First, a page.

Fauquier Sheriff Bob Mosier agreed. “I understand that this is part of the mission of the Department of Health. But if we observe a violation of the law, we need to take appropriate action. The state legislature needs to be involved. If they can change the law, it wouldn’t put law enforcement in an awkward position.”
“It’s hard to hate up close”
Recovery is a slow and tortuous process, whether it’s for a person climbing the biggest hill of their lives or a shaken community trying to find a way forward. There is no magic remedy, no straight-line cure. And stigma, a tenacious toxin, lingers.
But it matters that many of the victims of addiction are familiar, rather than faceless stereotypes from a distant, different place. As Jan Brown, founder and co-director of SpiritWorks in Williamsburg, put it, “It’s hard to hate up close.”
Moira Satre offered a more poignant perspective. “The minute it touches you, it changes everything,”
Ms. Satre is a former registered nurse whose son, Bobby, died of a heroin overdose in 2015 at 31. She subsequently launched Come as You Are (CAYA), a nonprofit coalition that has compiled a comprehensive list of resources, treatment options and support groups.
When you ask her about stigma, Ms. Satre brings up a Warrenton Town Council meeting last year when a proposal by the McShin Foundation to open a residential sobriety facility in the central business district was discussed. Several recovering addicts and parents of adult children who died of drug overdoses spoke in support of the plan. But opponents argued that having recovering addicts in the neighborhood would drive down property values. The plan was rejected.
“The things people said were really hurtful,” Ms. Satre said. “I felt very bad for the addicts sitting in that room, having to listen to what people thought of them. It brought tears to my eyes.”
At that same meeting, former Warrenton Mayor Powell Duggan spoke publicly for the first time about the death of his son, Dan, who overdosed at 38 in 2015. Mr. Duggan remembers it as something of a watershed moment because it motivated people to become more engaged in responding to the epidemic.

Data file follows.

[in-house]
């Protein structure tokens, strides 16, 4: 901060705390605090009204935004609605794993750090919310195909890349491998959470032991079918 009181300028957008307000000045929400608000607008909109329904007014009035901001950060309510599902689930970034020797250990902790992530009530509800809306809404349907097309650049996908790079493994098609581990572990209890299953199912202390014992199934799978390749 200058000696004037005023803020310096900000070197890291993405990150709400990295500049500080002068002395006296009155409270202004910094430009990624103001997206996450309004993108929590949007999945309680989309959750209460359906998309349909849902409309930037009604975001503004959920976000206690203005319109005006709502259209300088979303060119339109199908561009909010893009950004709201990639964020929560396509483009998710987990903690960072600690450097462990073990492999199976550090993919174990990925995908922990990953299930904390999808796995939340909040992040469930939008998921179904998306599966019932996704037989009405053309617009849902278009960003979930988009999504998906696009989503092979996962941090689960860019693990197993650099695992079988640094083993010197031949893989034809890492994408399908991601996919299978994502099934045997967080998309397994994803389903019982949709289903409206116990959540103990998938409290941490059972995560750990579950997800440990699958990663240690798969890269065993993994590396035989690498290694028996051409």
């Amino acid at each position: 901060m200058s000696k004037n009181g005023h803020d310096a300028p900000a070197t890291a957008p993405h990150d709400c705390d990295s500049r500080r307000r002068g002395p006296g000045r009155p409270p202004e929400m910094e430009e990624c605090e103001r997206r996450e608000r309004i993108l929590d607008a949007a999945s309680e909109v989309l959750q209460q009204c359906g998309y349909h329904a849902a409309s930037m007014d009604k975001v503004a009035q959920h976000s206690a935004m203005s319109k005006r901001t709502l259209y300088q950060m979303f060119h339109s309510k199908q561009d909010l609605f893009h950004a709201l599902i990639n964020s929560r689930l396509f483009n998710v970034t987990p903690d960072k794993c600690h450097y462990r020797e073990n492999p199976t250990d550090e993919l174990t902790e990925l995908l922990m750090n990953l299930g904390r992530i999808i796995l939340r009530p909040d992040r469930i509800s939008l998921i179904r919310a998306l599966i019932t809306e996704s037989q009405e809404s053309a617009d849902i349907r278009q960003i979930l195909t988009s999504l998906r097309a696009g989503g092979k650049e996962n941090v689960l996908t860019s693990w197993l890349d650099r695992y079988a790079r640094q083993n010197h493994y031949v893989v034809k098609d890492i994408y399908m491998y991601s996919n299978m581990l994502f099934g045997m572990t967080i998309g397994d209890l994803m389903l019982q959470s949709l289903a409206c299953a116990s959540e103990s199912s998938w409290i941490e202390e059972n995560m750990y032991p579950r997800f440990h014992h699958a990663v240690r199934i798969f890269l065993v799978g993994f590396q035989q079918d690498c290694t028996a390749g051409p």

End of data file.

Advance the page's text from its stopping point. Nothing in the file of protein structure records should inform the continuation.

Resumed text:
“Dan, he didn’t want others to know about his addiction,” he said. “He kept it private. I wanted to respect that. That’s why it took until that meeting for me to say something. But I thought the time had come to see if other people could be helped.”
It’s that kind of gesture that makes those tackling the opioid epidemic more hopeful, despite the challenges most rural communities face in providing critical services, from mental health care to treatment facilities and sober housing to public transportation.
“What makes me optimistic is that I know recovery is possible,” said SpiritWorks’ Ms. Brown. “People are getting better and staying well and being productive citizens. If we can bring the same resources to everyone in a community, everyone can have the same results.
Others point to the promise of a new, more open-minded generation of doctors, nurses, psychologists and social workers.
“These kids are ready to tackle this, they’re prepared to integrate it into primary care, and they’re not shy about talking about stigma and fear in the way that older generations are,” said Jodi Manz, the state’s assistant secretary of health and human services.
Small but meaningful breakthroughs are occurring. At Fauquier County’s jail, staff members now join in celebrating inmates’ sobriety milestones. At the Prince William Adult Detention Center, peer navigators — some who themselves were once incarcerated there — now play a pivotal role in getting inmates into treatment.
“We didn’t know how the staff was going to respond to working alongside former inmates,” Maj. Lambert conceded. “I mean, they’ve been told they can’t have relationships with these people. They’re bad people, right? It was a difficult culture change.
“But I’ve found that using peer navigators is the key. That’s the missing link in connecting with people brought in here.”
But Maj. Lambert doesn’t delude herself about how much work needs to be done, how hard it is to change a mindset about addiction that’s so deeply embedded.
“We’ve made great strides. But we don’t want to be setting people up for failure,” she said. “We want to be able to say, ‘Here’s your services. Here’s your treatment. Here’s your driver’s license back to help you get a job and support your family.’ Unless we wrap that all up, nothing will change.
“We’ve taken on a 1,000-piece puzzle. Slowly, we’re putting it together.”